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for example).

The simpler and biblically consistent answer lies in understanding that the Greek language in which the Gospels were written didn’t have punctuation as the English language does today. A better translation of this verse would be: “I say to you today (comma), you shalt be with me in Paradise.” We know this is accurate, because Christ Himself did not return to Heaven until more than three days after making this statement.

But as he was dying, Christ was giving hope to a sinner. The man would have opportunity to be in God’s Kingdom. In many ways, this statement made by Christ was for anyone who is repentant before God. The word, “Paradise” can also be translated “Eden.” What mankind threw away in rejecting God in the Garden of Eden, God still seeks to restore to mankind. God wants a relationship with His Creation. He wants us to be in His family and He has not walked away from us!

3. “Behold, your son”

Christ had to be committed to His task of becoming our sin sacrifice. From John’s Gospel account, only Christ’s mother, Mary, her sister Mary (Salome—the mother of James and John), Mary Magdalene and John were not ashamed to be with Christ at His crucifixion (John 19:25-26 John 19:25-26 [25] Now there stood by the cross of Jesus his mother, and his mother's sister, Mary the wife of Cleophas, and Mary Magdalene. [26] When Jesus therefore saw his mother, and the disciple standing by, whom he loved, he said to his mother, Woman, behold your son!
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).

The end was nearing for Jesus. As He looked out at the remaining witnesses of His death, He saw His mother and John, and said to Mary, “behold your son” (John 19:25-26 John 19:25-26 [25] Now there stood by the cross of Jesus his mother, and his mother's sister, Mary the wife of Cleophas, and Mary Magdalene. [26] When Jesus therefore saw his mother, and the disciple standing by, whom he loved, he said to his mother, Woman, behold your son!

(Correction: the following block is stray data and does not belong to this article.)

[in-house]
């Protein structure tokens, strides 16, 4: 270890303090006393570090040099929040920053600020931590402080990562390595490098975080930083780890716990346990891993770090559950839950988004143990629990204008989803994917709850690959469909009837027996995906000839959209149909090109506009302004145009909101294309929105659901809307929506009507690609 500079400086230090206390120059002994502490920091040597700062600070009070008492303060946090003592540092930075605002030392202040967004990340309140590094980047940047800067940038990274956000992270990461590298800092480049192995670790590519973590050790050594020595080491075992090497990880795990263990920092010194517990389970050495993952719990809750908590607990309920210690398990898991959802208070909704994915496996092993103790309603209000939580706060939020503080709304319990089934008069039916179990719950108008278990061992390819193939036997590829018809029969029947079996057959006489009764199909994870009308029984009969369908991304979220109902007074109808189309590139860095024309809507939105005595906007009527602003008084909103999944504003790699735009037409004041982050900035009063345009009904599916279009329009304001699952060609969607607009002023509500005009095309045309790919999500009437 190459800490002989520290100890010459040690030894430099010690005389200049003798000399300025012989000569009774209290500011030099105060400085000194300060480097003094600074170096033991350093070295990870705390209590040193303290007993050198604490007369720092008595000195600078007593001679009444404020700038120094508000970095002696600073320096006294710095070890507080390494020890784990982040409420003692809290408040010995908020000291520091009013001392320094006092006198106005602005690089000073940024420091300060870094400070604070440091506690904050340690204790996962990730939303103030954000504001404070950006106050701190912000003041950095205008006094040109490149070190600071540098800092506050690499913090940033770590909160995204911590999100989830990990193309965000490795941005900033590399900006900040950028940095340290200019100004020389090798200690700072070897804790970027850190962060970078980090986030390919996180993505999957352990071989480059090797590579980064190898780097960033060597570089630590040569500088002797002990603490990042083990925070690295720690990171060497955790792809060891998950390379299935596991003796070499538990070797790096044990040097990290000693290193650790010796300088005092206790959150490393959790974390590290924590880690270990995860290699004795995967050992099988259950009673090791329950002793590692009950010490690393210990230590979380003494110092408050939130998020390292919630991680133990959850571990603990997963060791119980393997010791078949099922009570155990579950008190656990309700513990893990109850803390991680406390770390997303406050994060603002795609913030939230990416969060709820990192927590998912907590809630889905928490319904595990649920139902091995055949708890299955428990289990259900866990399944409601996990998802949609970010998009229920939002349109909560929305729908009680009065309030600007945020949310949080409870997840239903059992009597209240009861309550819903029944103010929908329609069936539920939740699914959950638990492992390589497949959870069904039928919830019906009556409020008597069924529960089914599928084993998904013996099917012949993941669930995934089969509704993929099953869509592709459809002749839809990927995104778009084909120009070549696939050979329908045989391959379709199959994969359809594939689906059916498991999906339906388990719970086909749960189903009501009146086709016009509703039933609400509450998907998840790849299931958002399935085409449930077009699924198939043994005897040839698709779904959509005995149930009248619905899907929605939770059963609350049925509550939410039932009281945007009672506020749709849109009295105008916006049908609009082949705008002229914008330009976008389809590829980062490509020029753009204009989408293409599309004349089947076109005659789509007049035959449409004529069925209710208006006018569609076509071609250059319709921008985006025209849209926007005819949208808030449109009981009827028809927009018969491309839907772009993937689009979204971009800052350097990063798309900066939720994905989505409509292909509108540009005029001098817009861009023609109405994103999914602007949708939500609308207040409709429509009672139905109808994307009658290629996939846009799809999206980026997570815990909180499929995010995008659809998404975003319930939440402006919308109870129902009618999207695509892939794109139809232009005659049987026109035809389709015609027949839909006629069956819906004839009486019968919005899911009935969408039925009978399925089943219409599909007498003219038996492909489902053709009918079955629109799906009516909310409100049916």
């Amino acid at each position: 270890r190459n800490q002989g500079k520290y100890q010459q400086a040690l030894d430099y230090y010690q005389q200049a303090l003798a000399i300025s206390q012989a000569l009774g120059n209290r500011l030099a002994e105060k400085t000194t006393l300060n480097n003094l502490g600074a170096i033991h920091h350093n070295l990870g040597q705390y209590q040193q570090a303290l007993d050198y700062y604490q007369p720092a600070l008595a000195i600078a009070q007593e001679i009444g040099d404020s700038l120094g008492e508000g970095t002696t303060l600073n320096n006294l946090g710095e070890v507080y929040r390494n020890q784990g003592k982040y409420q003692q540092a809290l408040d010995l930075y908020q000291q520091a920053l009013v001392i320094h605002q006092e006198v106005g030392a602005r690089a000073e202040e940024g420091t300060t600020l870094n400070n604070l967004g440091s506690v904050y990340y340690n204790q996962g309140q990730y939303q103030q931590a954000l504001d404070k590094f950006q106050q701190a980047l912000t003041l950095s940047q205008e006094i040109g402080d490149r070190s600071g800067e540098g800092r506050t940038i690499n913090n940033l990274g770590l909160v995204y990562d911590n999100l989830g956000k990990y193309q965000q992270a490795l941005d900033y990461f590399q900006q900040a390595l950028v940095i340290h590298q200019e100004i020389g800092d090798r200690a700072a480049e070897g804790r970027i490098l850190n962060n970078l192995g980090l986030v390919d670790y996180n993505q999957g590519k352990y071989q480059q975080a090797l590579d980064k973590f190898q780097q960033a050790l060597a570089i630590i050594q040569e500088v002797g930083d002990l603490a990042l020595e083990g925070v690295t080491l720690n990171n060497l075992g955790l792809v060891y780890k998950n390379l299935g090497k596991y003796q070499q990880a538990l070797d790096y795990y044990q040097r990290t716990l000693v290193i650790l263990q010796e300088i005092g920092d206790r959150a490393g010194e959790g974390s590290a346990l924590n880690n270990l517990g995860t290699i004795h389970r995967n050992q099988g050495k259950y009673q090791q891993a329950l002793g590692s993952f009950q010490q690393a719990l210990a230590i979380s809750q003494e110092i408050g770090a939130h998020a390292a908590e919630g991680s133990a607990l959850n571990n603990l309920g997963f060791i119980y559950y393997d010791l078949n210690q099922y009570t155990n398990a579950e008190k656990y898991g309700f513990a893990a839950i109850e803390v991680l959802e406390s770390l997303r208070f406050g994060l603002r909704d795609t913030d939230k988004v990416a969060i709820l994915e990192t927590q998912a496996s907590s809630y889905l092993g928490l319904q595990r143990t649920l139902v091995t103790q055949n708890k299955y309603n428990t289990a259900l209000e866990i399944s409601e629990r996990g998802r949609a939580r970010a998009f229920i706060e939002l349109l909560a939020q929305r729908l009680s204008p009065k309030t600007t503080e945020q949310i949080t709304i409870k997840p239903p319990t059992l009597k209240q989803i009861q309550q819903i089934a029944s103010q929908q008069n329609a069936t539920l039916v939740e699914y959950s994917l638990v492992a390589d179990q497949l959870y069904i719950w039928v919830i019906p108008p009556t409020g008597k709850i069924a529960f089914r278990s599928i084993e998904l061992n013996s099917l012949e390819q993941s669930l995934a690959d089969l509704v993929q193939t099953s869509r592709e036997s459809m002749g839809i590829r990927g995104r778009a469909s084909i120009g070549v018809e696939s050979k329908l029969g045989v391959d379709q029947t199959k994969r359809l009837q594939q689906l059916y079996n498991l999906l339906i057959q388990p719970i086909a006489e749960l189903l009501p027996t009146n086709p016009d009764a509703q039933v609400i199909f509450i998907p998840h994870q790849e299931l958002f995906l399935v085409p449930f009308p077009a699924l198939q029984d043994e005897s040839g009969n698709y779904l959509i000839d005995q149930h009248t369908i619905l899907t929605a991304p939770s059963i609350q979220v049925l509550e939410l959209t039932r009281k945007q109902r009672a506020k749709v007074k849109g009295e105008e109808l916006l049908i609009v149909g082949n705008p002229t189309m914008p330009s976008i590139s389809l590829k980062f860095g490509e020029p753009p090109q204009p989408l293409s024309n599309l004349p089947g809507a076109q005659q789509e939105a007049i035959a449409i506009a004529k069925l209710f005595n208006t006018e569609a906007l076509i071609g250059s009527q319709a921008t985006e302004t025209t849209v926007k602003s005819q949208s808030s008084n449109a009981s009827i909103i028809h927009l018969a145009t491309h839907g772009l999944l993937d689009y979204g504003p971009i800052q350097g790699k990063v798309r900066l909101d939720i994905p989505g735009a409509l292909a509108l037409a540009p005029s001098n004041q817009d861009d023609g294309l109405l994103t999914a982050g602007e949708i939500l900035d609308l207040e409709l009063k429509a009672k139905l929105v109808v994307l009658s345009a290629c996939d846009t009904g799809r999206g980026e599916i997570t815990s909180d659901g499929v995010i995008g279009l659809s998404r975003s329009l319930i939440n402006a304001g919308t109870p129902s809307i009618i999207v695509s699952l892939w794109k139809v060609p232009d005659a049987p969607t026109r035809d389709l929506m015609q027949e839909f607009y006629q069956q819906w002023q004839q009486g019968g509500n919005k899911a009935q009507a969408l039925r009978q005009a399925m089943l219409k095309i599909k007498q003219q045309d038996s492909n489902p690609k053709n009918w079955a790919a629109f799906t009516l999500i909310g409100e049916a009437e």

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). His stepfather, Joseph, had died long ago, His stepbrothers and sisters were nowhere to be found at that moment, so Christ honored her by making sure she was taken care of. Then looking at the grief-stricken John, the beloved apostle, Christ said: “Behold your mother.” Even in His dying moments, Jesus was concerned about others and saw to it that His mother would be cared for during the remainder of her lifetime.

4. “Why have you forsaken Me?”

Christ next said, “My God, why have You forsaken Me?” (Matthew 27:46 Matthew 27:46And about the ninth hour Jesus cried with a loud voice, saying, Eli, Eli, lama sabachthani? that is to say, My God, my God, why have you forsaken me?
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). He is quoting from Psalms 22:1 Psalms 22:1My God, my God, why have you forsaken me? why are you so far from helping me, and from the words of my roaring?
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using the same words there. This is the only saying recorded in more than one Gospel.

Christ suffered hours of intense pain, cycles of twisting, joint-rending cramps, intermittent partial asphyxiation, and searing pain as tissue was torn from His lacerated back from His movement up and down against the rough wood. Psalms 22:14 Psalms 22:14I am poured out like water, and all my bones are out of joint: my heart is like wax; it is melted in the middle of my bowels.
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gives us insight as to what Christ was thinking at that time—I am poured out like water, and all my bones are out of joint, my heart is like wax; it is melted in the midst of my bowels.”

Even in dying, Christ was giving hope to a sinner.

The Father and the Son had existed together in eternity, and yet because of the profound love that They are and that They have, They established the plan of salvation for mankind. Christ became a man in order to live a sinless life, and as our Creator He was able to pay for the sins of all mankind through His shed blood. As Christ hung dying, He took upon Himself the penalty that we deserved for our sin.

Christ knew this had to be. Our sin brings death (not eternal life, Romans 6:23 Romans 6:23For the wages of sin is death; but the gift of God is eternal life through Jesus Christ our Lord.
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) and while in that sin we are separated from God (Isaiah 59:2 Isaiah 59:2But your iniquities have separated between you and your God, and your sins have hid his face from you, that he will not hear.
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). Not one of us is exempt from this (Romans 3:23 Romans 3:23For all have sinned, and come short of the glory of God;
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). Upon death, Christ became our sin payment. He bore our sin so that we could take on the righteousness of God (1 Peter 2:24 1 Peter 2:24Who his own self bore our sins in his own body on the tree, that we, being dead to sins, should live to righteousness: by whose stripes you were healed.
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).

5. “I thirst”

Christ simply says “I thirst” (John 19:28 John 19:28After this, Jesus knowing that all things were now accomplished, that the scripture might be fulfilled, said, I thirst.
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). Again, Psalms 22:15 Psalms 22:15My strength is dried up like a potsherd; and my tongue sticks to my jaws; and you have brought me into the dust of death.